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We read with interest the study by Park et al1 published recently in Thorax. We agree that non-asthmatic eosinophilic bronchitis (EB), a condition characterised by eosinophilic inflammation without evidence of variable airflow obstruction, is a powerful disease control group to study the mechanisms involved in the development of airway hyperresponsiveness in asthma. Previous comparative studies have shown that asthma and EB are immunopathologically similar but that there are key differences—namely, mast cell localisation to the airway smooth muscle bundle2 and increased IL-13 expression in asthma. Park et al1 have proposed in their recent study that this list needs to be extended to include increased airway wall area as a feature confined to asthma. This is an important observation as other HRCT studies in asthma have suggested that increased airway wall area may, in fact, protect against airway hyperresponsiveness.3 However, the observed absence of increased airway wall area in the EB group studied may not reflect distinct differences between this disease and asthma, but may simply reflect duration of disease.
The subjects with EB had participated in an earlier study.4 In this study duration of disease was on average about 7 months and very few subjects had symptoms or evidence of inflammation for more than 1 year. The duration of disease in the asthma group is not clear from the current study, but this is likely to be years in many cases. This point needs to be clarified as conclusions made about possible differences in remodelling between asthma and EB are undermined if the disease duration is markedly different.
In our experience, some patients with EB and prolonged eosinophilic airway inflammation have a progressive decline in their lung function,5 suggesting that airway wall remodelling is a feature in some patients with this condition. Whether airway remodelling and increased airway wall thickness are features shared by asthma and EB or are specific to the asthma phenotype therefore remains to be fully addressed.
We are grateful to Dr Brightling for his interest in our recent paper1 and for raising the important point that airway remodelling may not reflect distinct differences between eosinophilic bronchitis (EB) and asthma, but may reflect duration of disease. There are few studies on the disease course of EB. Berry et al2 have studied EB for more than 7 years. The most common outcome in EB is continuing disease and complete resolution is rare. Asthma and fixed airflow obstruction develop in relatively few patients. Gronke et al3 reported that, with a shorter duration of asthmatic disease, airway hyperresponsiveness is associated with airway inflammation whereas, with a disease of longer duration, it is associated with impaired lung function. This suggests that, in chronic asthma, ongoing changes become the primary determinant of functional characteristics.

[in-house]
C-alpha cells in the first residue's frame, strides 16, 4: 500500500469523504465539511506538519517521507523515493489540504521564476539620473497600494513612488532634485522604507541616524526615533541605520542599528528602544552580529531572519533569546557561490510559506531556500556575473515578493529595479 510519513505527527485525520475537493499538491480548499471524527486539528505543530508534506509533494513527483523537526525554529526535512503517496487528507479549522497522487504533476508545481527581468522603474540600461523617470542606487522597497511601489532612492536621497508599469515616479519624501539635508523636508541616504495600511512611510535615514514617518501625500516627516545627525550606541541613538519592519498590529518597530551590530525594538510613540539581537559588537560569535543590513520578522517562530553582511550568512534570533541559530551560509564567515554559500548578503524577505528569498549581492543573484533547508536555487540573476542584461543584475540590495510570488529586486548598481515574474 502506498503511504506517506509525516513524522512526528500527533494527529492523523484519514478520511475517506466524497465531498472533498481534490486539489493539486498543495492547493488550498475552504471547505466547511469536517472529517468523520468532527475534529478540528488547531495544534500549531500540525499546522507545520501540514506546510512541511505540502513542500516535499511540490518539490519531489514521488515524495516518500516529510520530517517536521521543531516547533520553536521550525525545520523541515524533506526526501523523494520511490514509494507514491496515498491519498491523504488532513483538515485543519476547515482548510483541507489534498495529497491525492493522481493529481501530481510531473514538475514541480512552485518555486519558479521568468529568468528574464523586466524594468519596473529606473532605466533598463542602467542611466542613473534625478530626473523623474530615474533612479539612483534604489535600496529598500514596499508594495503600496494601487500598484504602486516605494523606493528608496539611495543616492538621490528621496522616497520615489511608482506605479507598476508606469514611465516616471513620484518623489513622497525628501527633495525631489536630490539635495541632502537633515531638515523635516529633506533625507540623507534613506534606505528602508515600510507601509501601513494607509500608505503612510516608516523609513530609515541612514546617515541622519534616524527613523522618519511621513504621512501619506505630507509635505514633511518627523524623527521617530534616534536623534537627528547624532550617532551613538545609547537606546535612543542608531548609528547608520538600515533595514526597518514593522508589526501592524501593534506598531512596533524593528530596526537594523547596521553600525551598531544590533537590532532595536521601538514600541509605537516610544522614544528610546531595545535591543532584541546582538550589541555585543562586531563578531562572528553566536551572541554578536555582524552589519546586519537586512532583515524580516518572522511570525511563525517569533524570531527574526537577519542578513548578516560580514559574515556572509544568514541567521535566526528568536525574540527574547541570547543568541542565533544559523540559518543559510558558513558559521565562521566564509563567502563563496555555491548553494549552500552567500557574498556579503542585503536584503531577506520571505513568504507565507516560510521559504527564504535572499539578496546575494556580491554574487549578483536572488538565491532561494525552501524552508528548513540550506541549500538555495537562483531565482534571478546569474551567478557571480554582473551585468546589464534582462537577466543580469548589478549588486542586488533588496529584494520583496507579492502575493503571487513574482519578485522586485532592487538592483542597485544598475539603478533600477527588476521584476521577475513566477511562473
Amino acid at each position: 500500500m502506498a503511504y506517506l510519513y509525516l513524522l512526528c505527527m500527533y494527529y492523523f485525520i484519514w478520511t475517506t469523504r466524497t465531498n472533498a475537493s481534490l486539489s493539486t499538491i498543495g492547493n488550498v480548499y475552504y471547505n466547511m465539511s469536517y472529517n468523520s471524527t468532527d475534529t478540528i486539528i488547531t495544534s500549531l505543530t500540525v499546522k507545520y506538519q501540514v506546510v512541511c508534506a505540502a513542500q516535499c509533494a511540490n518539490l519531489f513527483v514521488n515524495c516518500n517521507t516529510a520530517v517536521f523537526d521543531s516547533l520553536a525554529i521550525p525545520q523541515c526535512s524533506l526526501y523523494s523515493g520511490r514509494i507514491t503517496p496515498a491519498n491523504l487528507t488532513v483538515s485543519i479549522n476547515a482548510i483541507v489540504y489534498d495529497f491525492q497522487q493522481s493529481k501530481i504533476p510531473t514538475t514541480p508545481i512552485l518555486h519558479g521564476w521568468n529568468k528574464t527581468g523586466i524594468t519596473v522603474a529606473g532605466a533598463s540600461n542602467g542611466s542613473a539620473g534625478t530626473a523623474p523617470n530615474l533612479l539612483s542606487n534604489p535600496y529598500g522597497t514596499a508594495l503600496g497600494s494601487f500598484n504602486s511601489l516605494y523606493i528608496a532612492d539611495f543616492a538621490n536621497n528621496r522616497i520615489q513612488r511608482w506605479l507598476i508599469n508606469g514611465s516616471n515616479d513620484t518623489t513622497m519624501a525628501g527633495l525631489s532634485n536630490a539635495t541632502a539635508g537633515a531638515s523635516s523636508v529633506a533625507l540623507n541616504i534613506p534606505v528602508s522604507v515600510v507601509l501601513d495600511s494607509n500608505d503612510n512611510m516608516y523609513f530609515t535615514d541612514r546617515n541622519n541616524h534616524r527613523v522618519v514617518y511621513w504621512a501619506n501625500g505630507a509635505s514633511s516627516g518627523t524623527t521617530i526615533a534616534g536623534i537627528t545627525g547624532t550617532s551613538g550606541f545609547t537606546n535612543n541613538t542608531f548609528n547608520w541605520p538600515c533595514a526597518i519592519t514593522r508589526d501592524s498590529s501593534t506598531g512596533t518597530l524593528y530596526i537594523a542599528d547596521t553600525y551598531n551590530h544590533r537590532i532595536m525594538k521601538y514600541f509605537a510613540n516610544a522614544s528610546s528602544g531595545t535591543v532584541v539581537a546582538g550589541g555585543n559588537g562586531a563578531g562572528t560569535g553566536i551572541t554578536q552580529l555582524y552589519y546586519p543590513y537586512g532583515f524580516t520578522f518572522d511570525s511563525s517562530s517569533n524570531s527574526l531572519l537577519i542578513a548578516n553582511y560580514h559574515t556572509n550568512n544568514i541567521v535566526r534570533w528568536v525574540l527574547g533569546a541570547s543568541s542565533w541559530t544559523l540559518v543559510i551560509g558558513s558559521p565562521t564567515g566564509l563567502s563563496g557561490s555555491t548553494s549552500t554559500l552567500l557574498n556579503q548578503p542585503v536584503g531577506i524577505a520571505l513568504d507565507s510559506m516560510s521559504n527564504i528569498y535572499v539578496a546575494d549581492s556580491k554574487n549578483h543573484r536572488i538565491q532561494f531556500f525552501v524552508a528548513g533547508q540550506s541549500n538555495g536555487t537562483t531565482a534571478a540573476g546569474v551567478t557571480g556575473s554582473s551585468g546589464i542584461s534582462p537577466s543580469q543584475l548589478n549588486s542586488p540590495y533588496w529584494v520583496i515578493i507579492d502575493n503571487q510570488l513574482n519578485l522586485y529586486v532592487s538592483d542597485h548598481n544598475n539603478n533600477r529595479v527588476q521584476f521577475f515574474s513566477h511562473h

As stated in our paper, patient data including asthma and EB were limited to a follow up period of 6–24 months. As Dr Brightling points out, at the start of the study the disease duration in patients with asthma was about 6 years while that of patients with EB was 5–8 months. EB and asthma cause significant changes in the small airways indicated by an increase in air trapping and centrilobular prominence on radiological/HRCT scans. However, the thickness of the large airway was normal in the patients with EB. We suggest that changes in the large and small airways were different between asthma and EB, indicating bronchial wall thickening in the airway hyperresponsiveness that characterises asthmatics over 2 years of follow up.
However, we agree with Dr Brightling that the duration of the disease may influence airway remodelling. In our 2 year follow up study of patients with EB4 a progressive reduction in forced expiratory volume in 1 second of >20% was observed in three of the subjects, including a subject who developed asthma at the ninth month. We therefore plan to follow the disease course further in patients with EB.
Recent evidence suggests that the differences in functional association are related to differences in the localisation of mast cells in the airway wall, with airway smooth muscle infiltration occurring in asthma and epithelial infiltration in EB.5 Interaction between airway microcirculation and vascular endothelial growth factor (VEGF) may be a key element in the differences in airway function between asthma and EB.
Further study of the long term course of EB will increase our understanding of airway inflammation, airway responsiveness and airway remodelling to enable us to discriminate between EB and asthma.
Competing interests: none declared.
Competing interests: none declared.
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